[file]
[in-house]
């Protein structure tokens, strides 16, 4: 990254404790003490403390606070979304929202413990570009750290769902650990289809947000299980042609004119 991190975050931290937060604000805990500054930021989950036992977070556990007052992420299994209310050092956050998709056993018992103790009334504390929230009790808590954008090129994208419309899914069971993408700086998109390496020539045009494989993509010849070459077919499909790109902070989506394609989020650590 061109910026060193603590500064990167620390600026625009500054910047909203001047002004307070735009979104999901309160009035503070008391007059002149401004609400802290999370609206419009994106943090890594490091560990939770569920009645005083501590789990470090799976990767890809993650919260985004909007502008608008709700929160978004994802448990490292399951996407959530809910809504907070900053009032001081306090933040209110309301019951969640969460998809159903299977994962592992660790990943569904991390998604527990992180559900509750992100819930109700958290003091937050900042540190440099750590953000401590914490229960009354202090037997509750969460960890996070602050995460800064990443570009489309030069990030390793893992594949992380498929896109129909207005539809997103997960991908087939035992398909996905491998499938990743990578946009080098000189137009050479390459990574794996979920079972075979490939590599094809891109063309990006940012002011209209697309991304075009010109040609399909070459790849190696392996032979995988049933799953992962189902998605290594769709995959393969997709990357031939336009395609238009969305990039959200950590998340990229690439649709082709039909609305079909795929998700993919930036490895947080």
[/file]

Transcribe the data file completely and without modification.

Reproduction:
[in-house]
């Protein structure tokens, strides 16, 4: 990254404790003490403390606070979304929202413990570009750290769902650990289809947000299980042609004119 991190975050931290937060604000805990500054930021989950036992977070556990007052992420299994209310050092956050998709056993018992103790009334504390929230009790808590954008090129994208419309899914069971993408700086998109390496020539045009494989993509010849070459077919499909790109902070989506394609989020650590 061109910026060193603590500064990167620390600026625009500054910047909203001047002004307070735009979104999901309160009035503070008391007059002149401004609400802290999370609206419009994106943090890594490091560990939770569920009645005083501590789990470090799976990767890809993650919260985004909007502008608008709700929160978004994802448990490292399951996407959530809910809504907070900053009032001081306090933040209110309301019951969640969460998809159903299977994962592992660790990943569904991390998604527990992180559900509750992100819930109700958290003091937050900042540190440099750590953000401590914490229960009354202090037997509750969460960890996070602050995460800064990443570009489309030069990030390793893992594949992380498929896109129909207005539809997103997960991908087939035992398909996905491998499938990743990578946009080098000189137009050479390459990574794996979920079972075979490939590599094809891109063309990006940012002011209209697309991304075009010109040609399909070459790849190696392996032979995988049933799953992962189902998605290594769709995959393969997709990357031939336009395609238009969305990039959200950590998340990229690439649709082709039909609305079909795929998700993919930036490895947080």